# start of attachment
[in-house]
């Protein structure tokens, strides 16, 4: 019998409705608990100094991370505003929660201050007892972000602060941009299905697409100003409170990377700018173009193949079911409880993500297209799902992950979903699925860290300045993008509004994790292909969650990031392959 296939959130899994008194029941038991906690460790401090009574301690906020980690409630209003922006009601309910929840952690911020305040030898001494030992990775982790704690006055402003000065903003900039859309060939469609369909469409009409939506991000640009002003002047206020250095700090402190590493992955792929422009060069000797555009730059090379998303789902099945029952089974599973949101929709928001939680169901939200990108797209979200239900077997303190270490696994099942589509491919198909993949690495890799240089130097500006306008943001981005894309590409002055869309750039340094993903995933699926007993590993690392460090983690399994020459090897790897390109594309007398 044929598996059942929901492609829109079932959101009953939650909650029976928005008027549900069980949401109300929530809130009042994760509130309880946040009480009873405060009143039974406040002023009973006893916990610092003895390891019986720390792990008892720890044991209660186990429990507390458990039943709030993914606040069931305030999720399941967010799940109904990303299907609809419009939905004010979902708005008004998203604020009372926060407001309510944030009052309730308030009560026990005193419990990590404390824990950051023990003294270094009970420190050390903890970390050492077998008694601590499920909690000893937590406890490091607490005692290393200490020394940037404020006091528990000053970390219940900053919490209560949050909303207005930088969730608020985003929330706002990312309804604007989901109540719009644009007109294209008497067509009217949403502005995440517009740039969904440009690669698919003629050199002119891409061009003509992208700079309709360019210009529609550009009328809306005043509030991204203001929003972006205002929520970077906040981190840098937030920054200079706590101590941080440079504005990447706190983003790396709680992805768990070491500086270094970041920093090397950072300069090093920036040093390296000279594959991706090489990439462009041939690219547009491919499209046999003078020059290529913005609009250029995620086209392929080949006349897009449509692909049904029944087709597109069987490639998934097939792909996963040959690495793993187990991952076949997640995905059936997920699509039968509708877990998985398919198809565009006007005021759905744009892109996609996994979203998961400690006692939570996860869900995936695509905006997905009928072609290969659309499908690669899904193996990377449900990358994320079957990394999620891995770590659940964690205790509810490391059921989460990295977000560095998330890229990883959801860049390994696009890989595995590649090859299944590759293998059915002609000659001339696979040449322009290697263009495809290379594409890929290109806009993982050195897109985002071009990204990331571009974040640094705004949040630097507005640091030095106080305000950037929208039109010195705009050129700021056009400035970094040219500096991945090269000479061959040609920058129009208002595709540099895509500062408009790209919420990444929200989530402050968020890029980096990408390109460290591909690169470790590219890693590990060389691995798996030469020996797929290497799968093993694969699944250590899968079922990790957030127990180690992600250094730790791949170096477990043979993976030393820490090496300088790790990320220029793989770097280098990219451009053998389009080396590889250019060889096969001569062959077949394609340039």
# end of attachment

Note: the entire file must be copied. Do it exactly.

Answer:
[in-house]
């Protein structure tokens, strides 16, 4: 019998409705608990100094991370505003929660201050007892972000602060941009299905697409100003409170990377700018173009193949079911409880993500297209799902992950979903699925860290300045993008509004994790292909969650990031392959 296939959130899994008194029941038991906690460790401090009574301690906020980690409630209003922006009601309910929840952690911020305040030898001494030992990775982790704690006055402003000065903003900039859309060939469609369909469409009409939506991000640009002003002047206020250095700090402190590493992955792929422009060069000797555009730059090379998303789902099945029952089974599973949101929709928001939680169901939200990108797209979200239900077997303190270490696994099942589509491919198909993949690495890799240089130097500006306008943001981005894309590409002055869309750039340094993903995933699926007993590993690392460090983690399994020459090897790897390109594309007398 044929598996059942929901492609829109079932959101009953939650909650029976928005008027549900069980949401109300929530809130009042994760509130309880946040009480009873405060009143039974406040002023009973006893916990610092003895390891019986720390792990008892720890044991209660186990429990507390458990039943709030993914606040069931305030999720399941967010799940109904990303299907609809419009939905004010979902708005008004998203604020009372926060407001309510944030009052309730308030009560026990005193419990990590404390824990950051023990003294270094009970420190050390903890970390050492077998008694601590499920909690000893937590406890490091607490005692290393200490020394940037404020006091528990000053970390219940900053919490209560949050909303207005930088969730608020985003929330706002990312309804604007989901109540719009644009007109294209008497067509009217949403502005995440517009740039969904440009690669698919003629050199002119891409061009003509992208700079309709360019210009529609550009009328809306005043509030991204203001929003972006205002929520970077906040981190840098937030920054200079706590101590941080440079504005990447706190983003790396709680992805768990070491500086270094970041920093090397950072300069090093920036040093390296000279594959991706090489990439462009041939690219547009491919499209046999003078020059290529913005609009250029995620086209392929080949006349897009449509692909049904029944087709597109069987490639998934097939792909996963040959690495793993187990991952076949997640995905059936997920699509039968509708877990998985398919198809565009006007005021759905744009892109996609996994979203998961400690006692939570996860869900995936695509905006997905009928072609290969659309499908690669899904193996990377449900990358994320079957990394999620891995770590659940964690205790509810490391059921989460990295977000560095998330890229990883959801860049390994696009890989595995590649090859299944590759293998059915002609000659001339696979040449322009290697263009495809290379594409890929290109806009993982050195897109985002071009990204990331571009974040640094705004949040630097507005640091030095106080305000950037929208039109010195705009050129700021056009400035970094040219500096991945090269000479061959040609920058129009208002595709540099895509500062408009790209919420990444929200989530402050968020890029980096990408390109460290591909690169470790590219890693590990060389691995798996030469020996797929290497799968093993694969699944250590899968079922990790957030127990180690992600250094730790791949170096477990043979993976030393820490090496300088790790990320220029793989770097280098990219451009053998389009080396590889250019060889096969001569062959077949394609340039």